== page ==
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 We recognize the importance of a Holistic approach to health care. Meeting our residents’ spiritual needs is considered to be just as important as meeting physical, health and emotional needs. Helping us meet that spiritual need is our facility Chaplain, Bill Willis.

 Pastor Bill offers 25 years of experience and is available 24/7, not only for the residents but to the families as well. Serving as our Chaplain, he does not consider himself affiliated with any specific church but instead is nondenominational in his approach.

 Born and raised in Michigan, he now resides in Fort Madison with his wife of forty-one years, Alida. Bill stated that he spent five years in the Air Force and was stationed in Japan where he met Alida. They dated and married in Japan. “There is nothing more romantic than dating in a foreign country,” according to Bill; he also stated they traveled on an old motor bike visiting the local sites. They both fell in love with the Asian children there and eventually they adopted two Korean daughters.

 While serving as Chaplain at the Fort Madison Health Center, he also serves as Chaplain at our sister facilities in Montrose and Donnellson, at the Clinical Care Unit at ISP, has worked with Lee County Hospice for the past seven years and on weekends serves as the clergyman at the Argyle Presbyterian Church.

 Bill also would like to remind everyone about the Prayer Hotline. You can contact Bill by phone at 319-372-4920, extension 22, or by email at pastorbill@flashmail.com.






Shirley and Ron McMurray recently celebrated their Silver Anniversary.

Bob and Susan Becker have now shared one year of wedded bliss.

Congratulations to the happy couples!!





 Dementia is not the name of a specific disease, but is a word used to describe the mental condition of a person whose memory is impaired and whose problems with processing information are severe enough to interfere with his or her ability to function normally.

 There are two types, two forms and two categories of Alzheimer’s:

 2 Types: Early and Late Onset

 2 Forms: Left temporal lobe and right temporal lobe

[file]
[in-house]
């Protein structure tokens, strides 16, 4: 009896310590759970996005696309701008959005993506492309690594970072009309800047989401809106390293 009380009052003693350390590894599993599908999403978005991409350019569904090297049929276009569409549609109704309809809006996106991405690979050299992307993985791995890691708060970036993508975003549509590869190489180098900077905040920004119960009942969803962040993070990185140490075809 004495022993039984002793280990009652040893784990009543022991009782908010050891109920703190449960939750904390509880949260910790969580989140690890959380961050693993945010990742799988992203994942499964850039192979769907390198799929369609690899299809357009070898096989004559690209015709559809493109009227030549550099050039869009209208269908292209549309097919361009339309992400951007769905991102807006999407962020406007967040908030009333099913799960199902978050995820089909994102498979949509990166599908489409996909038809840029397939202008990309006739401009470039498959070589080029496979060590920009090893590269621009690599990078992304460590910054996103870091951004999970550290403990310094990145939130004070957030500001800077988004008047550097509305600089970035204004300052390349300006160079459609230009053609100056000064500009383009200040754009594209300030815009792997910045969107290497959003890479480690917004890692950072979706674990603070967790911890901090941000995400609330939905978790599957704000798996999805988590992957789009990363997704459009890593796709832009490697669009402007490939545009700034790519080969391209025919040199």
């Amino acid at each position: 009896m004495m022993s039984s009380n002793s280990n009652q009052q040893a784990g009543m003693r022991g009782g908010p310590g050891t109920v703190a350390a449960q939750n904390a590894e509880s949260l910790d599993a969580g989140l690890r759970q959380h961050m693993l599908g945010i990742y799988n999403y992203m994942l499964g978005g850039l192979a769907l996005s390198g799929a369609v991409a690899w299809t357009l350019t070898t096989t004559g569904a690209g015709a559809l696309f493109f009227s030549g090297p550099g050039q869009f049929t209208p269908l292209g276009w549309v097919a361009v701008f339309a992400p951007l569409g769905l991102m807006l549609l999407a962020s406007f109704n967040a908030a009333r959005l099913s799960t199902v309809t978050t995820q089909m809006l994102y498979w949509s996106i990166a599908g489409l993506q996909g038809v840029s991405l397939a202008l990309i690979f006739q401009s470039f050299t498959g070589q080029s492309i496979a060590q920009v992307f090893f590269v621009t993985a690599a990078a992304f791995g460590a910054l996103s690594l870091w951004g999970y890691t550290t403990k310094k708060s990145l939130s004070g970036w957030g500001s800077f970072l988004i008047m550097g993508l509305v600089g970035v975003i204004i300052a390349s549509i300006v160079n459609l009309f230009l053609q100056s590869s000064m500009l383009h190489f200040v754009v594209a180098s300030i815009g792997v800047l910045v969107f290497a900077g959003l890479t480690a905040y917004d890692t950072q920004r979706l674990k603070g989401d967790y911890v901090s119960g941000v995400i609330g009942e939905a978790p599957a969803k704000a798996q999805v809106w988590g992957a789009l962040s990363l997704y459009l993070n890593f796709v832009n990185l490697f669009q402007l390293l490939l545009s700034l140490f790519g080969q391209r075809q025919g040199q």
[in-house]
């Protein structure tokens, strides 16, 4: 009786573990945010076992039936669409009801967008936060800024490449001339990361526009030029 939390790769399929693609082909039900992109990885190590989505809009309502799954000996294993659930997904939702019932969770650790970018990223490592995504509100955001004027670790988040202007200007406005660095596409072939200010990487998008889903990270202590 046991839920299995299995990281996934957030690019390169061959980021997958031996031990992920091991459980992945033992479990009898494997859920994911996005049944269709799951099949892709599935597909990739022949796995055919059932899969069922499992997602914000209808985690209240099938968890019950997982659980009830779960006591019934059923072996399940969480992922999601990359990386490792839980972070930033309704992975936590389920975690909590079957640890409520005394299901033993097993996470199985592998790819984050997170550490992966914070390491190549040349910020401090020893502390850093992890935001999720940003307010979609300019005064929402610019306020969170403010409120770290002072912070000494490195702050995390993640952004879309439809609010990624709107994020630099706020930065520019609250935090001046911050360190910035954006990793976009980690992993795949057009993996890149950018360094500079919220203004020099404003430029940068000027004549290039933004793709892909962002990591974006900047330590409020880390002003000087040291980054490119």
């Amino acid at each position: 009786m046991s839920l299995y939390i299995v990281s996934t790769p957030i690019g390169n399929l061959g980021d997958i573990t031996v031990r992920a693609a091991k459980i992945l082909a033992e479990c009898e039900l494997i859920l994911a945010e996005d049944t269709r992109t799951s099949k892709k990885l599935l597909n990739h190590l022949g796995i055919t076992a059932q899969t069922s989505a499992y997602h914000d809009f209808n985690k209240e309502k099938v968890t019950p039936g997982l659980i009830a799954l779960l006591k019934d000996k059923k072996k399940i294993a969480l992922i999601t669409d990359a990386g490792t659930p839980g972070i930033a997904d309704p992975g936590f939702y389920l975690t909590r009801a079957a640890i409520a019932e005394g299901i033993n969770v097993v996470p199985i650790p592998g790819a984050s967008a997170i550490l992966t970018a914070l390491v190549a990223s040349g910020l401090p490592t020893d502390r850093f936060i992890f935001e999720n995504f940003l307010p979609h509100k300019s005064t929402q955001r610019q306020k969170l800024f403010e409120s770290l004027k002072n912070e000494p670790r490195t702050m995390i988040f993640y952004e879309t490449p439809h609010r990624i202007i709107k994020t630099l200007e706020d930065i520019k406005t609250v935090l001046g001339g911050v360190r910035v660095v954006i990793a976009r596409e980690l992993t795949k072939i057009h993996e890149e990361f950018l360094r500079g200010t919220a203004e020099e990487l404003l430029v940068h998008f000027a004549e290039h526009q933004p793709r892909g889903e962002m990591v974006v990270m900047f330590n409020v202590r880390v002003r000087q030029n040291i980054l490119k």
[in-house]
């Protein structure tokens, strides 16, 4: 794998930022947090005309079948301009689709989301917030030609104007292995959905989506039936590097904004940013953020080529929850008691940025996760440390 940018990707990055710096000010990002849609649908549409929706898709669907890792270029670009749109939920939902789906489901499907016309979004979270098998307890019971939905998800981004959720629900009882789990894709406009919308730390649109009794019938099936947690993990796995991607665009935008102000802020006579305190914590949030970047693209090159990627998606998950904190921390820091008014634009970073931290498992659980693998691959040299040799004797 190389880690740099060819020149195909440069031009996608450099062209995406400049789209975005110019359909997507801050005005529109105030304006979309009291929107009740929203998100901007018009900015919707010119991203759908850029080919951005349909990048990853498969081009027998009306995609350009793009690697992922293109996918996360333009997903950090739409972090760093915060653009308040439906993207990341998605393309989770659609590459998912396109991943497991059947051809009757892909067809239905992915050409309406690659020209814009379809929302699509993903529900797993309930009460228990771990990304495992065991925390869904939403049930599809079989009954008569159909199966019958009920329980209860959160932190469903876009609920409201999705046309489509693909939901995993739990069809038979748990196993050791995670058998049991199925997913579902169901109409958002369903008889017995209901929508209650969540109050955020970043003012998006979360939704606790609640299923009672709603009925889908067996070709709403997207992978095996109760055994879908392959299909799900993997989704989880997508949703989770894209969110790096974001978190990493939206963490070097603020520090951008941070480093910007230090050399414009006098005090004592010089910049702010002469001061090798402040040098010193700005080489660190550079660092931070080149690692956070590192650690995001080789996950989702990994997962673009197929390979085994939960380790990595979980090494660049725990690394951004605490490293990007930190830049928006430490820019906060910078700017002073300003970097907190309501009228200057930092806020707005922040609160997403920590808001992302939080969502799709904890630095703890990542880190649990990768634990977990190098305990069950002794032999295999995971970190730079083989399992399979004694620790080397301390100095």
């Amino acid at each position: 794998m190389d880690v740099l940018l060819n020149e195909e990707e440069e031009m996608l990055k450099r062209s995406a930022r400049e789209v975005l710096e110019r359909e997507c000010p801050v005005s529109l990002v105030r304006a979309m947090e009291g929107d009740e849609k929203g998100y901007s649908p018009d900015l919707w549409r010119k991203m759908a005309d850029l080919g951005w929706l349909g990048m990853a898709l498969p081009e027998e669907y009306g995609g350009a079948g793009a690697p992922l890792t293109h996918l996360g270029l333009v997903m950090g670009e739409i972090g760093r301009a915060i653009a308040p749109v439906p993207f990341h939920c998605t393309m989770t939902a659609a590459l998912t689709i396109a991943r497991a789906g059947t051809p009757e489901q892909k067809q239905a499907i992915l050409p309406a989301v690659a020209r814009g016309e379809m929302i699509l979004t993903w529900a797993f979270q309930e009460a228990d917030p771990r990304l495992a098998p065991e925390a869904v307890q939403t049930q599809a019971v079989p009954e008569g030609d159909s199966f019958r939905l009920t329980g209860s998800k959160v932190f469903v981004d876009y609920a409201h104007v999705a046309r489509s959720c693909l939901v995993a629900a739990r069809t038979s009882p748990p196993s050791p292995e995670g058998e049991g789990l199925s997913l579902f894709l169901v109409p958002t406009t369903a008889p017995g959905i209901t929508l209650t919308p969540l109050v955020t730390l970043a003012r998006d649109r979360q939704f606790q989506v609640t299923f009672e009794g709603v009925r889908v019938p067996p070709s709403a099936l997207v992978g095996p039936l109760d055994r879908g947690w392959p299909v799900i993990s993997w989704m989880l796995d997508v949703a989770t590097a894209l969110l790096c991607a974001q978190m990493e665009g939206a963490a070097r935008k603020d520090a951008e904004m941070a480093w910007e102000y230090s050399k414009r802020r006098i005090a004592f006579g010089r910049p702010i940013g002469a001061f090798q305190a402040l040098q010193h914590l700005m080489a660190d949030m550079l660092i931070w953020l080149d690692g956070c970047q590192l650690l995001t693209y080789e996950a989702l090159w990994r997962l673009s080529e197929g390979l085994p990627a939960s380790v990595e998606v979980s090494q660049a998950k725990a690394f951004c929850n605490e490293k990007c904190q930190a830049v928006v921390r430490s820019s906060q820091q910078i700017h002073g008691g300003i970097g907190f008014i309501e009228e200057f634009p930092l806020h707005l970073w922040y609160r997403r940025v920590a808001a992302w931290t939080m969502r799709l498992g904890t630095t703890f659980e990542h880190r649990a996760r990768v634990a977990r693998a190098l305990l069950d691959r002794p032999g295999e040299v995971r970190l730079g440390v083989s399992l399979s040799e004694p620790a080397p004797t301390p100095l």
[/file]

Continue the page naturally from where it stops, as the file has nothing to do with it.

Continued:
2 Categories: Sporadic and Hereditary

 The Hippocampus is one of the earliest areas of the brain to be affected by Alzheimer’s. The day the Hippocampus is destroyed by Alzheimer’s, the person will lose the ability to recall the last three years of their life. Why? Because the Hippocampus is essential to memory storage. By Stage 5, the brain is already 50% destroyed by Alzheimer’s. By Stage 6, their ability to remember what has been told to them is down to five minutes. By Stage 7, their abilities are reduced to that of a few week old child.

 Peripheral vision will slowly be lost. That is why it is so important that you approach your loved one from the front. It is the only way they will see you coming. A person with Alzheimer’s may revert back to a native tongue if their primary language was not English.

 Many people with Alzheimer’s develop Visual Agnosia, which is the inability to comprehend what they see.

 About 14% of all Alzheimer’s victims develop something called Akathesia (termed restless pacing). These victims are easily identified because they are constantly moving, staying in one place no longer than a few seconds.

 ✤Info obtained from www.zarcrom.com





Affiliated with the Alzheimer’s Association

 held at the Fort Madison Health Center

June 26

July 24







June Clark 6/2; Maurice Baker 6/11; Art Weinhardt 6/16; Eddie Floyd 6/28; Betty Kemp 6/15


Christine Carver 7/13; Michael Eberle 7/19; Leafo Baker 7/22; Flora Kleiss 7/28; George Roach 7/31


Rosemary VanStrander 8/5; Calletana Juarez 8/7; Louie Hayes 8/11; Violet Abel 8/16; Harriet Anderson 8/17






 We start out with our June activities with Living Legends and Ballroom Dance Company in Nauvoo. We will take a group to see these performers. Our Father’s Day fish fry is coming up for the men, so come enjoy dinner with your father.

 In July we have Independence Day. We will have our own little party here at the facility. We are going to see about some picnics down by the river and also take a group fishing and to the casino to try their hand at gambling.

 In August, Nauvoo has Vocal Point to perform. If any residents want to go, let Activities know!